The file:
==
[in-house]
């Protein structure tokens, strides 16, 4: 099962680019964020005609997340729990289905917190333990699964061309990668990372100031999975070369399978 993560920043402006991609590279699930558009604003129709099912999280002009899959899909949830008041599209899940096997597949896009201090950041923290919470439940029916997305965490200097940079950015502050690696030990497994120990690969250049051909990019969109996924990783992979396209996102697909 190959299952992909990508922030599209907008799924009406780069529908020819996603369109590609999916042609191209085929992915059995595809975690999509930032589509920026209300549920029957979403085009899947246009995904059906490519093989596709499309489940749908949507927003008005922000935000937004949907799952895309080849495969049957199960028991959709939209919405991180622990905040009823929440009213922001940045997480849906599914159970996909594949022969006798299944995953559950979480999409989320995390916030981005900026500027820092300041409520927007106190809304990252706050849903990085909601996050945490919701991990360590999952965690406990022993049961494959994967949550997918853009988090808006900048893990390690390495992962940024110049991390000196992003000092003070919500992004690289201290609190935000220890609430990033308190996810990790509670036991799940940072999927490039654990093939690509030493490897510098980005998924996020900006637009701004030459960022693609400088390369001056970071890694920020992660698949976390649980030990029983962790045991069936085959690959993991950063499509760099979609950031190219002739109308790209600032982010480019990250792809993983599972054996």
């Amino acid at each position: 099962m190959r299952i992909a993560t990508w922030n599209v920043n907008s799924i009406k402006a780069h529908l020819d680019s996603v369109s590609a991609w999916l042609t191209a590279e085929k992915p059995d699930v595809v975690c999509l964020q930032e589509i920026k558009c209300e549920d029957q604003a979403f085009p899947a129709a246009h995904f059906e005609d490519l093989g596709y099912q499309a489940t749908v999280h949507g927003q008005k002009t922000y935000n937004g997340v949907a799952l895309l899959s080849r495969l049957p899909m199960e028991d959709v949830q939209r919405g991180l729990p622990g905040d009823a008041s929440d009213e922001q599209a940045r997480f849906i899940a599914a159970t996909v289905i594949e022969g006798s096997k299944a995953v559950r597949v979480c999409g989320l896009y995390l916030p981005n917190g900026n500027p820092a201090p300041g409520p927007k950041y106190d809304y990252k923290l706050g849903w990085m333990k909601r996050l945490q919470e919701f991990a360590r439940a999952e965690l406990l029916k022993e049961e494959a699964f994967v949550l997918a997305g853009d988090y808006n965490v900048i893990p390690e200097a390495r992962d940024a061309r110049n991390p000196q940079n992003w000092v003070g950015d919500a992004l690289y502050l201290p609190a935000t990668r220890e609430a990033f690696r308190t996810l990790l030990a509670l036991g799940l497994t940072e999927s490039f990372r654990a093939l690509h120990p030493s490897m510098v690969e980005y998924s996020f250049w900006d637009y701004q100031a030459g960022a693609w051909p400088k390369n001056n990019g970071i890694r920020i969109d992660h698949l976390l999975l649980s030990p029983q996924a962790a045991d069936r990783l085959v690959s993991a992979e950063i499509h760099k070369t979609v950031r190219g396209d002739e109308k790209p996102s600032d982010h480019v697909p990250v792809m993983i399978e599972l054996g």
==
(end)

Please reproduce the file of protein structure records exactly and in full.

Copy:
[in-house]
């Protein structure tokens, strides 16, 4: 099962680019964020005609997340729990289905917190333990699964061309990668990372100031999975070369399978 993560920043402006991609590279699930558009604003129709099912999280002009899959899909949830008041599209899940096997597949896009201090950041923290919470439940029916997305965490200097940079950015502050690696030990497994120990690969250049051909990019969109996924990783992979396209996102697909 190959299952992909990508922030599209907008799924009406780069529908020819996603369109590609999916042609191209085929992915059995595809975690999509930032589509920026209300549920029957979403085009899947246009995904059906490519093989596709499309489940749908949507927003008005922000935000937004949907799952895309080849495969049957199960028991959709939209919405991180622990905040009823929440009213922001940045997480849906599914159970996909594949022969006798299944995953559950979480999409989320995390916030981005900026500027820092300041409520927007106190809304990252706050849903990085909601996050945490919701991990360590999952965690406990022993049961494959994967949550997918853009988090808006900048893990390690390495992962940024110049991390000196992003000092003070919500992004690289201290609190935000220890609430990033308190996810990790509670036991799940940072999927490039654990093939690509030493490897510098980005998924996020900006637009701004030459960022693609400088390369001056970071890694920020992660698949976390649980030990029983962790045991069936085959690959993991950063499509760099979609950031190219002739109308790209600032982010480019990250792809993983599972054996």
């Amino acid at each position: 099962m190959r299952i992909a993560t990508w922030n599209v920043n907008s799924i009406k402006a780069h529908l020819d680019s996603v369109s590609a991609w999916l042609t191209a590279e085929k992915p059995d699930v595809v975690c999509l964020q930032e589509i920026k558009c209300e549920d029957q604003a979403f085009p899947a129709a246009h995904f059906e005609d490519l093989g596709y099912q499309a489940t749908v999280h949507g927003q008005k002009t922000y935000n937004g997340v949907a799952l895309l899959s080849r495969l049957p899909m199960e028991d959709v949830q939209r919405g991180l729990p622990g905040d009823a008041s929440d009213e922001q599209a940045r997480f849906i899940a599914a159970t996909v289905i594949e022969g006798s096997k299944a995953v559950r597949v979480c999409g989320l896009y995390l916030p981005n917190g900026n500027p820092a201090p300041g409520p927007k950041y106190d809304y990252k923290l706050g849903w990085m333990k909601r996050l945490q919470e919701f991990a360590r439940a999952e965690l406990l029916k022993e049961e494959a699964f994967v949550l997918a997305g853009d988090y808006n965490v900048i893990p390690e200097a390495r992962d940024a061309r110049n991390p000196q940079n992003w000092v003070g950015d919500a992004l690289y502050l201290p609190a935000t990668r220890e609430a990033f690696r308190t996810l990790l030990a509670l036991g799940l497994t940072e999927s490039f990372r654990a093939l690509h120990p030493s490897m510098v690969e980005y998924s996020f250049w900006d637009y701004q100031a030459g960022a693609w051909p400088k390369n001056n990019g970071i890694r920020i969109d992660h698949l976390l999975l649980s030990p029983q996924a962790a045991d069936r990783l085959v690959s993991a992979e950063i499509h760099k070369t979609v950031r190219g396209d002739e109308k790209p996102s600032d982010h480019v697909p990250v792809m993983i399978e599972l054996g």